Use this URL to cite or link to this record in EThOS: https://ethos.bl.uk/OrderDetails.do?uin=uk.bl.ethos.755274
Title: Prediction of the strength of human long bone using CT based finite element method
Author: Altai, Zainab
ISNI:       0000 0004 7428 2725
Awarding Body: University of Sheffield
Current Institution: University of Sheffield
Date of Award: 2018
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Abstract:
Bone fracture is one of the most common injuries during life, both during the early age of childhood and when we get old. The main cause of fractures usually differs with age. For very young children (e.g. infants), fracture of bone is sometimes associated with child abuse as they have limited mobilities (e.g. non-ambulant). On the other hand, fracture of bone in the elderly usually occurs as result of bone disease and degeneration, such as osteoporosis. Hip fracture is the most common fracture at this age, with the percentage increasing in line with the growing risk of falls as one gets older. Fractures for these two age groups are particularly problematic because of the implications on the quality of life. The discrimination of inflicted injury from accidental injury in children is very important to avoid the risk of further abuse, which could significantly affect the mental and physical development of the child. Computed tomography based finite element (CT/FE) models have been widely used to study the biomechanics of human bones. Although this technique has been extensively used in adults there are markedly fewer studies in children, mainly due to the lack of paediatric bone samples. Consequently, the current clinical method used to diagnose the cause of fractures in very young children is based on the clinical judgement and the description of the caretaker, with very little quantitative evidence. For example, until now, the injury tolerance (or bone strength) of a paediatric bone (within a certain age range) has been unclear. Consequently, there is a need for non-invasive tools in order to report on the paediatric bone strength under various loading conditions. Predicting the risk of hip fracture in the elderly has major implications for the prevention of permanent disability, and the associated substantially reduced quality of life (due to reduced or a complete loss of mobility). Experimental investigation has reported that CT/FE models can accurately predict the strength of adult long bone, but the use of these strength predictions to discriminate patients at risk of fracture still needs further investigation, especially in respect to comparing their performance against the clinical gold standard, the bone mineral density (BMD) measurement. In order to enhance our understanding of bone mechanics related to clinical diagnosis, therefore, this thesis investigated bone strength in these two distinct age groups. The work consisted of three studies detailed below. Study I aimed to define the injury tolerance of very young children using a CT/FE model under bending and torsional loads. A range of femora strength of children aged from zero to three years old was reported under bending loads (0.25-27.9 Nm) and, for the first time, under torsional loads (1-31.4 Nm for external rotation and 1-30.7 Nm for internal rotation). These results were found to be in good agreement with the experimental data in the literature. Study II applied the paediatric modelling approach to investigate a special case of reported spontaneous humeral fracture, which is still under debate. Three personalized humerus models were created spanning an age range of four to six months. Simulation results showed that spontaneous humeral fracture is highly unlikely to occur when an infant rolls from a prone to supine position without any external loads. Study III aimed to improve the accuracy of the side fall CT/FE model in classifying fracture and non-fracture cases using a wide range of loading directions, and also attempts to achieve a more accurate prediction of fracture type, using three different boundary conditions: Linear, MPC and Contact model. The study showed that the Contact model achieved the biggest classification power improvement by an increase of 7% compared to BMD as a predictor. The MPC and Contact models were able to predict various hip fractures, including pertrochanteric fracture, which is rarely reported in the literature. In conclusion, the CT/FE model is a valuable tool allowing the non-invasive investigation of bone strengths in a range of ages. In the paediatric application, this thesis reported, for the first time in the literature, a table of injury tolerance (under both bending and torsion) for very young children. It also successfully falsified the spontaneous humerus fracture hypothesis under the current assumptions. In the adult applications, a more refined boundary condition in the side fall FE model was proven to increase the classification accuracy and improve fracture type prediction. This places the FE method one step closer to more accurate predictions in fragile bone fractures.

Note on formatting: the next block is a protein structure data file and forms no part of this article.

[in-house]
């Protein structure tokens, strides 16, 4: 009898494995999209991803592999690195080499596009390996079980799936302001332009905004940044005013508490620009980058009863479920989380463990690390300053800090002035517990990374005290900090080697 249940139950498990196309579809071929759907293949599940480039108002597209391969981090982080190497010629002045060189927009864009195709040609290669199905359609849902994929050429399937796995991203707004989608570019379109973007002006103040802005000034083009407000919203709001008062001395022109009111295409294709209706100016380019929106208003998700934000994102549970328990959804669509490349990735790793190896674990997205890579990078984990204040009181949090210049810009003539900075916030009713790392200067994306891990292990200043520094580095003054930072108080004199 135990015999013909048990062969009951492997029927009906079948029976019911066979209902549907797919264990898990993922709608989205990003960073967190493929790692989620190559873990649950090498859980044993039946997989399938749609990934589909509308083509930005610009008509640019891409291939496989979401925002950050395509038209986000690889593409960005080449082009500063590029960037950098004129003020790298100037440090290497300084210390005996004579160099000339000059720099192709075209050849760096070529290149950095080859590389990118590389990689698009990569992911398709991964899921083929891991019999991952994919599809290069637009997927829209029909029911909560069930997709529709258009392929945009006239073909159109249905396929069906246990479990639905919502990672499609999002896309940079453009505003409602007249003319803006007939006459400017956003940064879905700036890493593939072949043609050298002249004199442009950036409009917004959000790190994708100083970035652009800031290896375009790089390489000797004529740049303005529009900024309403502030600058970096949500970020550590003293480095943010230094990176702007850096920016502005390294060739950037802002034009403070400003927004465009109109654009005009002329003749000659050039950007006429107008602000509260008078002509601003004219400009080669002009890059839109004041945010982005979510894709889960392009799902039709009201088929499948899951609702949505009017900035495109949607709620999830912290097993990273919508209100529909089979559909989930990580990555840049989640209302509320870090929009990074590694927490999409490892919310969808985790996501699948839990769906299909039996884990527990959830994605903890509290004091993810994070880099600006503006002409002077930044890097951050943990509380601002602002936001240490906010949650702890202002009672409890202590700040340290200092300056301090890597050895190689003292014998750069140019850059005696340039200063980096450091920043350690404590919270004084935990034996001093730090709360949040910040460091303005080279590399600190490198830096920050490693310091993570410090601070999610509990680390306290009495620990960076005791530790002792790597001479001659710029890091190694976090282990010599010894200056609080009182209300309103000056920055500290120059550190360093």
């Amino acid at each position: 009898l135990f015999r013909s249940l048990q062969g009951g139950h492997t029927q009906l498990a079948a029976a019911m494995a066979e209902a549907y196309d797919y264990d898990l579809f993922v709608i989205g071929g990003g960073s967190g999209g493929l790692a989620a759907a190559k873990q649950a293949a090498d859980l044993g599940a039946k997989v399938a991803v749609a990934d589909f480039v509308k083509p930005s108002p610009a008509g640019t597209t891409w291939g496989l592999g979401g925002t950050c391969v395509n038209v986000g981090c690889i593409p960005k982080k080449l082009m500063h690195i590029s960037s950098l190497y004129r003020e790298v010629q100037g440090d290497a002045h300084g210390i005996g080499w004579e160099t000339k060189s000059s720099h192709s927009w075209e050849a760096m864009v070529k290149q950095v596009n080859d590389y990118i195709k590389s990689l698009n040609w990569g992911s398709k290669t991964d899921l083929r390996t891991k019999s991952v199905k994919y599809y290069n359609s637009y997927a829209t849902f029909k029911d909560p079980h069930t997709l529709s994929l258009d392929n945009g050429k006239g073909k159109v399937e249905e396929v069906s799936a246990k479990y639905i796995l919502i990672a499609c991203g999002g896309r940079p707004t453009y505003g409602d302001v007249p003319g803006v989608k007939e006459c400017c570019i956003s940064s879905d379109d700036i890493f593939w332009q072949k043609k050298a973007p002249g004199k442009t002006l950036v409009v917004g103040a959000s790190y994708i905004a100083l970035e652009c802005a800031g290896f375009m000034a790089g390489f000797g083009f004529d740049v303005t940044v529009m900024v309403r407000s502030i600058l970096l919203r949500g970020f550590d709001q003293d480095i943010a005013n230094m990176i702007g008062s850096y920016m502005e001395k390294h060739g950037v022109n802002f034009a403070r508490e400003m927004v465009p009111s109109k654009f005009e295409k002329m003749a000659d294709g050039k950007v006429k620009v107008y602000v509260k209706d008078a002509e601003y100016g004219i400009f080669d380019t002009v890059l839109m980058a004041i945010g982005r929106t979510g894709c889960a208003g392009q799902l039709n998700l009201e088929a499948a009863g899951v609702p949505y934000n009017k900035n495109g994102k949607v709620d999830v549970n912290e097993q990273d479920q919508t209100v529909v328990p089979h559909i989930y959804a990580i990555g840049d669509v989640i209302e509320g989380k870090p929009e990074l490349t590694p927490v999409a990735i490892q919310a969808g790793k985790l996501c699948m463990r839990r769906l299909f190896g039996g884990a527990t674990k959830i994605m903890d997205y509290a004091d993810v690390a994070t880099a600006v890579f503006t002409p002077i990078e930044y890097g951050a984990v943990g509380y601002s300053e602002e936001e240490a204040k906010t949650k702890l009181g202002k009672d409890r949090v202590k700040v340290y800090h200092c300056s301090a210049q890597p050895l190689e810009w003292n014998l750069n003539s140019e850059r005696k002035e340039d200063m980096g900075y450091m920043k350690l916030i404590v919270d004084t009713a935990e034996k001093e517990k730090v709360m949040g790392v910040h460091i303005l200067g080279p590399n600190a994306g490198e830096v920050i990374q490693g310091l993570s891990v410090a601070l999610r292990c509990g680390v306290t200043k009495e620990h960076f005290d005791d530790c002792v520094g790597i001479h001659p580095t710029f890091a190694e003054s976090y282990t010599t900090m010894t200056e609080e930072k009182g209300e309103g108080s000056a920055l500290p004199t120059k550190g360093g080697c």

Supervisor: Li, Xinshan ; Viceconti, Marco Sponsor: Not available
Qualification Name: Thesis (Ph.D.) Qualification Level: Doctoral
EThOS ID: uk.bl.ethos.755274  DOI: Not available
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